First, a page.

At the beginning of the year, bonds and growth-like equities looked more expensive than they have for many years, but this is no longer true. As such, we caution against taking too strong a position in any one area and instead focus on ensuring that your investments are as diversified as possible.
Though we are in an environment plagued with uncertainty and volatility, we believe it also presents a significant opportunity for investors with a three to five-year time horizon, as opposed to a three to five-month one. Potentially, the real risk here is being overly concentrated in a specific asset or region – something that has been the undoing of some managers with overweights in government bonds from the start of the year.
“Passive funds have been killing active strategies this year, what is your view on the active versus passive debate?”
We have tackled this query with respect to our MPS Core range, which can hold both active and passive funds.
Our fundamental approach to the active versus passive debate is that they both offer potentially distinct benefits in different situations. Therefore, we always start with the balance of probability test, which is effectively: ‘do we think a given active fund can outperform a passive alternative net of fees provided the market conditions?’ So, the use of passive funds tends to ebb and flow over time, given the market conditions.
There are also situations where we want to keep a greater degree of control. For example, in the last few weeks, we have increased the duration of our bond allocation, and we have done this via the Vanguard US Government Bond Index (Hedged). This gives us a high degree of certainty about the asset make-up, duration and currency. We blend several funds together in each sector, and if we used purely active managers, we would have limited visibility of the overall make-up of portfolios.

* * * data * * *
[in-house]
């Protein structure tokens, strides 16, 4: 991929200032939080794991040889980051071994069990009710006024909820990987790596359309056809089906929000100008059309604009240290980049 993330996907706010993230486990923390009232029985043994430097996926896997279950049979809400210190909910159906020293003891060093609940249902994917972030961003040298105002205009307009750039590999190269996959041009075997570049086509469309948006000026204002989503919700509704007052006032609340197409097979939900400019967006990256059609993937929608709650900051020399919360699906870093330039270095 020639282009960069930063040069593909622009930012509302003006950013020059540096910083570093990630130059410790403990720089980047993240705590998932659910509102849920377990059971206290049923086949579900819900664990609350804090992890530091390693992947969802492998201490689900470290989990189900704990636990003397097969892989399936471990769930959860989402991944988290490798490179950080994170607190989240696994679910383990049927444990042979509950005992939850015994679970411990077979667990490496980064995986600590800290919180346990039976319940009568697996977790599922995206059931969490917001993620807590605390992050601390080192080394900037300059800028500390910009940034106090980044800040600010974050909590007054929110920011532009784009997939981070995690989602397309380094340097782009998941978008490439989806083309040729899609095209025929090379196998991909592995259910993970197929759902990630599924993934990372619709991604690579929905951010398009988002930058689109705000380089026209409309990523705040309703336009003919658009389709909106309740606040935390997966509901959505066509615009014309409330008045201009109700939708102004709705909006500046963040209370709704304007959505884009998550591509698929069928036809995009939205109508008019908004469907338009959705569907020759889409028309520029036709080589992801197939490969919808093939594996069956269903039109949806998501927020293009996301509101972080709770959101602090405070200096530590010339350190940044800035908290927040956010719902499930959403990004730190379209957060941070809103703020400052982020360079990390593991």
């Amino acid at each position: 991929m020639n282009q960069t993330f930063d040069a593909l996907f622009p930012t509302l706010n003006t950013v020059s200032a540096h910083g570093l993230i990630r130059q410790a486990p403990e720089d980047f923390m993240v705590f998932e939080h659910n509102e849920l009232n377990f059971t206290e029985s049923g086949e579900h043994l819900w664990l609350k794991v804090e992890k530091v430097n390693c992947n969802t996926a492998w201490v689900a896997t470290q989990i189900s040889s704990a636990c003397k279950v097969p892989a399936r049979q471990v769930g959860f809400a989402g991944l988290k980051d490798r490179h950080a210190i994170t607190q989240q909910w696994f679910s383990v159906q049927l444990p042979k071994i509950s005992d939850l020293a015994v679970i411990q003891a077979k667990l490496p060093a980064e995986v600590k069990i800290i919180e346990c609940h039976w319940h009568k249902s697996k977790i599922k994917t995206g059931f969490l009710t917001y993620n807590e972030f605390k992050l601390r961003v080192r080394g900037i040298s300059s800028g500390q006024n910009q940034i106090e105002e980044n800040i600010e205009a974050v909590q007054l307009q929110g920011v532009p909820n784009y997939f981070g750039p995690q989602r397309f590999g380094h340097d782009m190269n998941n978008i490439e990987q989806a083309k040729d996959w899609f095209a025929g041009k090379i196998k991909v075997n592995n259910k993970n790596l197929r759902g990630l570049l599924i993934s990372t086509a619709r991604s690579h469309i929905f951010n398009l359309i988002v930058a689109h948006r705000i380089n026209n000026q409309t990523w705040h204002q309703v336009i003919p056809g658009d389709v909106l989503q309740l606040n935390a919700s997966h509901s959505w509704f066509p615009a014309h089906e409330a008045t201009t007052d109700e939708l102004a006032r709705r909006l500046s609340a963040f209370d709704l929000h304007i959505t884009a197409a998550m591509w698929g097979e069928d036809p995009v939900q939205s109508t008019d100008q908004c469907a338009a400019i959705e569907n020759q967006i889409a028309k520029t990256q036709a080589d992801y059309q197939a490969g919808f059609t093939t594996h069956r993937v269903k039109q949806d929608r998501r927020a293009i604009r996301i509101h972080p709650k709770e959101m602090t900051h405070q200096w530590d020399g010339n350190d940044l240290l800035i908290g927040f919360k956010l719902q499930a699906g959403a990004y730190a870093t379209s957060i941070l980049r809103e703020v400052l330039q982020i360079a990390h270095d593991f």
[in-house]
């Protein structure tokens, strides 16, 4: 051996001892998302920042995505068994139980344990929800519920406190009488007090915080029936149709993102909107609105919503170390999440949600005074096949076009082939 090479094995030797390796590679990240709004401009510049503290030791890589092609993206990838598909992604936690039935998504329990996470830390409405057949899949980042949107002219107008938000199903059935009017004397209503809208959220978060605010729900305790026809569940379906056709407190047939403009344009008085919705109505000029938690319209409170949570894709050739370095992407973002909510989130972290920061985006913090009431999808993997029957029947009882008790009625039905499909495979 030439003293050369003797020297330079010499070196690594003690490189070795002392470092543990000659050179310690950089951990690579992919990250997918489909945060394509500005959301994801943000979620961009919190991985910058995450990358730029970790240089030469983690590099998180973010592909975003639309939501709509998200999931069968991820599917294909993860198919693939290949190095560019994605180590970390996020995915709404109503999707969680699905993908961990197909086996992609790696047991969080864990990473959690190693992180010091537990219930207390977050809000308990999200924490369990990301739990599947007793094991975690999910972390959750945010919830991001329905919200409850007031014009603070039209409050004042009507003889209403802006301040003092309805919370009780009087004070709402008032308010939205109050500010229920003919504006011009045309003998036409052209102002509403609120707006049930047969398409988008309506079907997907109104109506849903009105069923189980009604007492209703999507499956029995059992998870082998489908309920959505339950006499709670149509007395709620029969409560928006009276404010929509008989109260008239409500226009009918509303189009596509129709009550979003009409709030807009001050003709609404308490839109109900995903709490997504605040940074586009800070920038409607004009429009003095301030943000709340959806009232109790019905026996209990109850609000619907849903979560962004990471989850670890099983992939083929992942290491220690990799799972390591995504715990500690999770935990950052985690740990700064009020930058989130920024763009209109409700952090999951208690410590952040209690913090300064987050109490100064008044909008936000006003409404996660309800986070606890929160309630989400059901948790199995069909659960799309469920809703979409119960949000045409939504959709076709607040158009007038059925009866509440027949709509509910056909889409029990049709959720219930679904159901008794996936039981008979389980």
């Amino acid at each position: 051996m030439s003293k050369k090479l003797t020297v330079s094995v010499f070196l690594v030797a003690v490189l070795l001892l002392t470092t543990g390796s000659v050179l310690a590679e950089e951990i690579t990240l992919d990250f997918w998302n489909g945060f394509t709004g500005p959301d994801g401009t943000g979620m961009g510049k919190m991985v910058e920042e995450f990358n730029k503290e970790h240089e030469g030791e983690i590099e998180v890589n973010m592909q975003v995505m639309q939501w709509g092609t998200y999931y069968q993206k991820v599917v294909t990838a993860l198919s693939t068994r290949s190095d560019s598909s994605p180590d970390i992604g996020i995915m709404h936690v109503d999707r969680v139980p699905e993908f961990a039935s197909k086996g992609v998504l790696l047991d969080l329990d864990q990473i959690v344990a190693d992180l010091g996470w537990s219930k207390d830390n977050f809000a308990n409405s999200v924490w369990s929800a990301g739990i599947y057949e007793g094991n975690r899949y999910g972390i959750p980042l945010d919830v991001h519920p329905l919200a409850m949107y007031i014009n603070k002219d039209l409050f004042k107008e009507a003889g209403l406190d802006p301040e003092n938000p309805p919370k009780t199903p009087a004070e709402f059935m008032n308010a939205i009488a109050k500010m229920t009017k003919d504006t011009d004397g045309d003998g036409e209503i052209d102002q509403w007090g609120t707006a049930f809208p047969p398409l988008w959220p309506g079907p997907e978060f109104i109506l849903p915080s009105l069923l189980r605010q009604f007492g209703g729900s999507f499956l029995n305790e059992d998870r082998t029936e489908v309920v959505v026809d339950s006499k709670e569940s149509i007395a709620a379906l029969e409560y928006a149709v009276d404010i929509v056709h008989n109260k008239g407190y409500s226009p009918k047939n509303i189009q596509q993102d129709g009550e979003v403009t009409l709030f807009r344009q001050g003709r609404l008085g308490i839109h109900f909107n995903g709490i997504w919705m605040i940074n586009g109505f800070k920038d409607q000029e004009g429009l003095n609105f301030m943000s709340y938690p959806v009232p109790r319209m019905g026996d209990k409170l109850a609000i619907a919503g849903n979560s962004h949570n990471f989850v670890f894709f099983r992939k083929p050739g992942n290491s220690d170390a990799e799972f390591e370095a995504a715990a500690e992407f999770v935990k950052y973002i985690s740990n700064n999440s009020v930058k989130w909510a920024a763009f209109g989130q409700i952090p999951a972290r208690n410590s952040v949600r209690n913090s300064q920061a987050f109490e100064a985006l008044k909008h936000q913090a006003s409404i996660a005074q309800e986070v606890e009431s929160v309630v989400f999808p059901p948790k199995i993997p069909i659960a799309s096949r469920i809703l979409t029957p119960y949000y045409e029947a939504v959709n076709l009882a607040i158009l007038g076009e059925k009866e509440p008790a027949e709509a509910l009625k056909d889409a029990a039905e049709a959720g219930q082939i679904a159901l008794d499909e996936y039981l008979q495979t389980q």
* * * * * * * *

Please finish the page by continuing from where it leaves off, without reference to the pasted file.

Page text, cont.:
We currently use roughly 75% active and 25% passive weighting within our equity allocation. It’s imperative to understand what a passive vehicle is tracking when it will do well, and when it will struggle. We use the L&G US Index Trust, which closely follows the S&P500 and is very growth orientated, so we know what to expect from it. We currently pair this with the active M&G North America Value fund. These funds have little commonality, but it’s the M&G fund that can take advantage of market volatility. The manager had indeed benefitted from buying value assets before the Fed realised that inflation wasn’t transitory and, in fact, is now the biggest issue facing the US economy.
In the coming months, we expect to add further to active funds as we see new opportunities opening up in the fixed income sector. This will bring to an end our extremely short-duration position which we managed via passive funds and has helped protect capital for our lower-risk clients.